Opinion: Final Thoughts on Metroid: Samus Returns

SPOILERS AHEAD! If you want relatively spoiler free impressions, please check out my earlier post, or check out my thoughts on the game on my Top 111 (which ought to give you an idea that I liked it a lot). Okay, so here we go!

Metroid: Samus Returns is an excellent game that, if it were its own entity, would probably be earning a lot more praise than it already has. It does a lot of things right, and the last third stands up there for me among the greatest within the entire series. It just feels marvelous once Samus is all powered up, and some of the more nitpicky elements of her moveset are polished beautifully here. Wall jumping is smooth, the Space Jump isn’t as finicky, the X-Ray option is a simple button press and Samus can move around while using it, she can free aim, the Spider Ball and Grapple Beam are wonderfully used in some puzzles and in boss fights, and the new Aeion abilities and melee counter give her an extra layer of depth. There may be a bit too many outputs to access all of her skills, given you have to switch between beam and missile types via the touch screen, Aeion powers through the D-pad and missiles/beams with the right shoulder button, which can easily get mixed up in the heat of battle. That being said, Samus’ personality in this game is AWESOME. I love love love how she reacts to some events in the game, like the Power Bombs being swiped by the giant robot or how she finished that particular boss off. It’s great shit.

And when you find the Baby Metroid, it freaking joins you and it’s the best thing. Like god damn, what a great little piece of fanservice (unlike Samus still showing off her Zero Suit clad body in the ending, which I was not fast enough to earn but I am totally okay with not actually unlocking that). Just…stop. To add on the good stuff from the last post, the bosses are all excellent, with a lot of challenge and pleasure figuring out how to best tackle them. Ridley coming back at the end is kind of a bummer, because why must you add him into one of the couple of games he wasn’t actually in, and it disrupts the original intent of the ending (which I’ll get back to in a sec). Great fight, but felt like padding. The Queen and the new Robot boss were awesome, though. Loved them both, especially when I found secrets. And the primary goal of Metroid hunting is mostly fantastic. A few of the Gammas do this hide-and-seek thing which gets really old after the first time, but otherwise I adored these fights, especially the Zetas, which had me screaming with delight when I realized I could grapple them off of the ceiling. Omegas were super tough and I walked away from each fight feeling a real sense of accomplishment.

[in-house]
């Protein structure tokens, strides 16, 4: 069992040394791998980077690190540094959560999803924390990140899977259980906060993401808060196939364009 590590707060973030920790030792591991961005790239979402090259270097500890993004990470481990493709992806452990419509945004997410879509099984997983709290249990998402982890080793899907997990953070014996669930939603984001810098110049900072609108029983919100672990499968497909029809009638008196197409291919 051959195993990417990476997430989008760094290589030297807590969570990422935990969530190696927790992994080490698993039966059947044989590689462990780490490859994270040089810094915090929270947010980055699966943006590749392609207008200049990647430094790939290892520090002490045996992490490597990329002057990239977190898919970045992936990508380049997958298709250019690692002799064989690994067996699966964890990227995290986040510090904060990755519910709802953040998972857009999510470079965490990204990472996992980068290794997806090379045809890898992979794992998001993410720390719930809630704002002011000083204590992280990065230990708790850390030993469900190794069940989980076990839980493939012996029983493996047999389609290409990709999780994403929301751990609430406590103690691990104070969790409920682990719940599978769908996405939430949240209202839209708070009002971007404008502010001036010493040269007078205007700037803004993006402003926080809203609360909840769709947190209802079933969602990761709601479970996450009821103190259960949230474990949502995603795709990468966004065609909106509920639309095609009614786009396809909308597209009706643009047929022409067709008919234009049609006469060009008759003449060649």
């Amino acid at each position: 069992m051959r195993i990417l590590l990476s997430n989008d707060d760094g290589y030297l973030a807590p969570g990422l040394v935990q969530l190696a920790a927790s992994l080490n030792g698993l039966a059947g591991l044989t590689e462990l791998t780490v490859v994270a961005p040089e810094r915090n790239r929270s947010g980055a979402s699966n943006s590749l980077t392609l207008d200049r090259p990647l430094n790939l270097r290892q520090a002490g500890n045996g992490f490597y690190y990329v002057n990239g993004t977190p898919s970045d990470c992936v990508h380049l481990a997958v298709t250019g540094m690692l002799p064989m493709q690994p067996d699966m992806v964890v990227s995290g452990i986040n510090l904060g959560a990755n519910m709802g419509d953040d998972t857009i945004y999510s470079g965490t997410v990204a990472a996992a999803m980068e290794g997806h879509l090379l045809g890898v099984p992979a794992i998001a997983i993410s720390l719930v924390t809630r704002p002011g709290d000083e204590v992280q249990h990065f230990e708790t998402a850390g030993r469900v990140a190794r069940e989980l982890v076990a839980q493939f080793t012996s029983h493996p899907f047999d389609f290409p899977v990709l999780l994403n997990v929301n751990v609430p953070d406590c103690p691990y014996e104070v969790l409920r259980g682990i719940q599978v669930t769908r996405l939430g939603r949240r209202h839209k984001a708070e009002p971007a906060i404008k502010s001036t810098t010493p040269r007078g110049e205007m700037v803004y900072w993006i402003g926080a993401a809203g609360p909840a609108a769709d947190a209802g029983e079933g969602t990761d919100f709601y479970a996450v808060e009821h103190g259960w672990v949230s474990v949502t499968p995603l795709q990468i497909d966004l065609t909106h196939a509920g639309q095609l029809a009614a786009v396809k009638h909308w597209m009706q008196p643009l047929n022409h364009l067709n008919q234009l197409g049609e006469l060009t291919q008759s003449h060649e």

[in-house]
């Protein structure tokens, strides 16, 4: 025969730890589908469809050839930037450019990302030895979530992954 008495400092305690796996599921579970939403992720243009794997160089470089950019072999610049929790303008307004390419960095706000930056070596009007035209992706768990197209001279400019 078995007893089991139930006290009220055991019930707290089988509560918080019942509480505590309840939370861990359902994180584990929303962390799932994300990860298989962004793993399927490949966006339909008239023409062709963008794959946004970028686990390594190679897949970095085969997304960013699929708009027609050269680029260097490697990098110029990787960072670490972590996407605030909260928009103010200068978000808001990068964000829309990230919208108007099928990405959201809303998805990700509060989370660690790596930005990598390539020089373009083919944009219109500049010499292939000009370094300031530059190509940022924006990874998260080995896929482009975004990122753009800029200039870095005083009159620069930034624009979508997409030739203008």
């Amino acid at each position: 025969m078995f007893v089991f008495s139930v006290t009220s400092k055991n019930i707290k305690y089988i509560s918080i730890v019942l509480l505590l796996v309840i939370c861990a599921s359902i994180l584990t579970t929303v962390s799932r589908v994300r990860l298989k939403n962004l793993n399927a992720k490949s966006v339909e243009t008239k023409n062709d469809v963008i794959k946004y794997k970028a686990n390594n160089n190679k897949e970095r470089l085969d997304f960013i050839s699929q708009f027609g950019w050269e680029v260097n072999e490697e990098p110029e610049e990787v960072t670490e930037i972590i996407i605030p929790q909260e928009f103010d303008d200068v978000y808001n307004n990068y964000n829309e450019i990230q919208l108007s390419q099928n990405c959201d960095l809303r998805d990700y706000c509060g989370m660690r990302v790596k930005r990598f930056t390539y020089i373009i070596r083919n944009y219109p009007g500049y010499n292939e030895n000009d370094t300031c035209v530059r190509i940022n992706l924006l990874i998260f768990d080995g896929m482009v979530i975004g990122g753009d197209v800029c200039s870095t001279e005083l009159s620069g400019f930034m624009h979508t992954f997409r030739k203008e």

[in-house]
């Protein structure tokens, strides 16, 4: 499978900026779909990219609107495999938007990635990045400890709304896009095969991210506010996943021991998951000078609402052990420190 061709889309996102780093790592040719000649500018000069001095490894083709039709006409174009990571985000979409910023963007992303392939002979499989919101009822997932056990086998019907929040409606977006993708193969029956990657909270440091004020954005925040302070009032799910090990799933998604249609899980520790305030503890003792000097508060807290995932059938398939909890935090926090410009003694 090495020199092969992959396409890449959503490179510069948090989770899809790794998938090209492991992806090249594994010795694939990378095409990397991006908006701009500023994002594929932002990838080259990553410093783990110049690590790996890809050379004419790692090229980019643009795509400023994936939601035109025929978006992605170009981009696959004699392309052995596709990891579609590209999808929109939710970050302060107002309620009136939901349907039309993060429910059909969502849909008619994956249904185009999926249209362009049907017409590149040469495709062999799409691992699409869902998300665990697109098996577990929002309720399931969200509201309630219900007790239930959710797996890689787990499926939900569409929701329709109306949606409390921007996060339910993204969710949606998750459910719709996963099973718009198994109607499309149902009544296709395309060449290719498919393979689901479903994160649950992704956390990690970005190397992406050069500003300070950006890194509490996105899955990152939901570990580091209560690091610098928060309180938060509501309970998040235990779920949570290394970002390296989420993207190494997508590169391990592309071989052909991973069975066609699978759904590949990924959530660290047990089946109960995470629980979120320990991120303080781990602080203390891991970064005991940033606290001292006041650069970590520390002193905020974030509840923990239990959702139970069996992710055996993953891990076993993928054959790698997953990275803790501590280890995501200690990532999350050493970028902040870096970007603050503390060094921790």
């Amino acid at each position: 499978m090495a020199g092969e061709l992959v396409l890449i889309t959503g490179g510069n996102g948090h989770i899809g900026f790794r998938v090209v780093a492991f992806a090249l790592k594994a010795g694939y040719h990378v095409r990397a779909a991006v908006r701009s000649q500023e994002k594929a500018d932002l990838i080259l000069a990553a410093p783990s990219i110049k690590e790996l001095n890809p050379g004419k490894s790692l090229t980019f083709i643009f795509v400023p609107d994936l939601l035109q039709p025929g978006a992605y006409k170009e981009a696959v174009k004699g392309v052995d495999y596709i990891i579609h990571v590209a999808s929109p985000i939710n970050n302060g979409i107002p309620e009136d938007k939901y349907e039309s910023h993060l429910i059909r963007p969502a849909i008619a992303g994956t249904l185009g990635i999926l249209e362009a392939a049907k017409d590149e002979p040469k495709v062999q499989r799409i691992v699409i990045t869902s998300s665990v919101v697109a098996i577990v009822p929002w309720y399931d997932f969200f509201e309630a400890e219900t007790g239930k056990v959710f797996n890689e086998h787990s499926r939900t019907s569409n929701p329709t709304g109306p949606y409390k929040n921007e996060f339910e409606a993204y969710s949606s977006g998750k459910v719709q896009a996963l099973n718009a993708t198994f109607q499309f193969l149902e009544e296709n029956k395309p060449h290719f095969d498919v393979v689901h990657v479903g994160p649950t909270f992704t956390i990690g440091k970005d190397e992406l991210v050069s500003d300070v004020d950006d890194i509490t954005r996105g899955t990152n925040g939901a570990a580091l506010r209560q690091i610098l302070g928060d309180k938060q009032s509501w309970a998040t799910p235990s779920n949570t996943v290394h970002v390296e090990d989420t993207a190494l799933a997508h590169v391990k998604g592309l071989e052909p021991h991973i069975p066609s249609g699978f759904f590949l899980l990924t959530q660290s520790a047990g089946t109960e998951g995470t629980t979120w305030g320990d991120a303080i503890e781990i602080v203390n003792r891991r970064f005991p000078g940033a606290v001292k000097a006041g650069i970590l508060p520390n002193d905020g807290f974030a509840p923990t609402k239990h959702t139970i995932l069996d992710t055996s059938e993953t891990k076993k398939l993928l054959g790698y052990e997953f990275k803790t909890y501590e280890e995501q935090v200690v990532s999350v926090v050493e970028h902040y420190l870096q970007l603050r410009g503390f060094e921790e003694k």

So the game might be the best feeling Metroid, but it does have some issues. I mentioned the enemy HP and respawn before, and while those issues mellow out as Samus powers up, it still made the early to midgame go a little slow. The music is really well composed, but most of it comes from Super or Prime, not from the game that this is supposed to be remaking. And speaking of lost identity, Metroid II, perhaps the most atmospheric and claustrophobic of all of the games in the series, lost nearly all of that tension and dread in the transition. When M2 was mostly done, you didn’t have enemies all over the place; just Metroids and then an eerie absence of life when the Baby is all that remains. Here there’s still the same swarms of baddies. Now the nature of the game’s ending and emphasis on getting the remainder of the items might of necessitated the choice to keep the aliens around, but it did stand out as a curious and unfortunate tonal shift.

So overall Metroid: Samus Returns is an excellent Metroid but I feel it isn’t the most idealized way to have remade Metroid II. And that’s okay. It’s still great times and has wonderful moments and was a lot of fun…especially once you get into it a little ways.

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